Yes, Charlie Brooker is a columnist. But he’s not writing columns on Twitter. He’s tweeting. He’s not using a BBC account or a Guardian account. He’s tweeting as himself. You mention that if you subscribe to a magazine or journal, you have the right to complain if you think it’s going downhill. I would assume you pay to subscribe to those magazines, and as a customer you have every right to complain. But on Twitter you’re not a customer – and more than Charlie Brooker is your customer if he starts following you. You’re just a guy reading someone else’s tweets. And in terms of “feedback” I have no problem with someone tweeting Charlie Brooker to say that there are flaws in his latest column or that they didn’t find it funny – I resent the assumption that they can sit back and be entertained, and when something comes along that doesn’t entertain them, they can tweet abuse.

      Twitter is both incredibly democratic and very hierarchical. Yes, accounts with more followers have more power and influence. And yes, some people immediately get more followers when they join Twitter simply because they are celebrities. But if you want more followers, you can get them. I’m basically a nobody. I published a novel five years ago that sold moderately and made me more money. I’ve never been on TV and I’m not a journalist. So when I joined Twitter, for ages I had hardly any followers. But word got round that I was “funny” and so over time I’ve gained followers. And anyone can do that if they want. The brilliant thing about Twitter is that some of the best/cleverest/most interesting people on it work in banks, or are unemployed, or drive cabs – and they have loads of followers because they are good at Twitter. And without having an agent, or celebrity endorsement, or a column, their tweets are read and retweeted by thousands of people. Are these people now public figures? Should they have “customers” who can tweet abuse at them when they are no longer entertained?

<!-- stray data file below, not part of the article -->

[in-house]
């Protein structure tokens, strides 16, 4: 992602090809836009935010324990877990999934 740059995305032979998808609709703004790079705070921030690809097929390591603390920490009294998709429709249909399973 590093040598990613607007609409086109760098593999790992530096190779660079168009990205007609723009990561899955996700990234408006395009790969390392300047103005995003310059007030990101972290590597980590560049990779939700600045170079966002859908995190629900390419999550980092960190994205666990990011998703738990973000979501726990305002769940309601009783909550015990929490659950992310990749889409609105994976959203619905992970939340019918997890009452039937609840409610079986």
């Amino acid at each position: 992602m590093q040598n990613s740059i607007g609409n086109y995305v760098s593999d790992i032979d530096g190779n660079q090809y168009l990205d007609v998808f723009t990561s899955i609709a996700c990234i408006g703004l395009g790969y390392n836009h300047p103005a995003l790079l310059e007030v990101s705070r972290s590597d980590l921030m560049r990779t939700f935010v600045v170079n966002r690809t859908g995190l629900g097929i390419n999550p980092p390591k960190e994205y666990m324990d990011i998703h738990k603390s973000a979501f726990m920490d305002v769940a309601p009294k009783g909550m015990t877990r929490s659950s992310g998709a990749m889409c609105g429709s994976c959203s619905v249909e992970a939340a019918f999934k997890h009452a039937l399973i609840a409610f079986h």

1. I don’t think it’s respectful to tweet abuse at anyone, but if you see Twitter as something you can be “good at” in terms of gaining followers, notoriety, whatever, by dint of being funnier than everyone else, yes, you can expect those people who followed you for that specific reason, to tell you if they think you’ve lost it.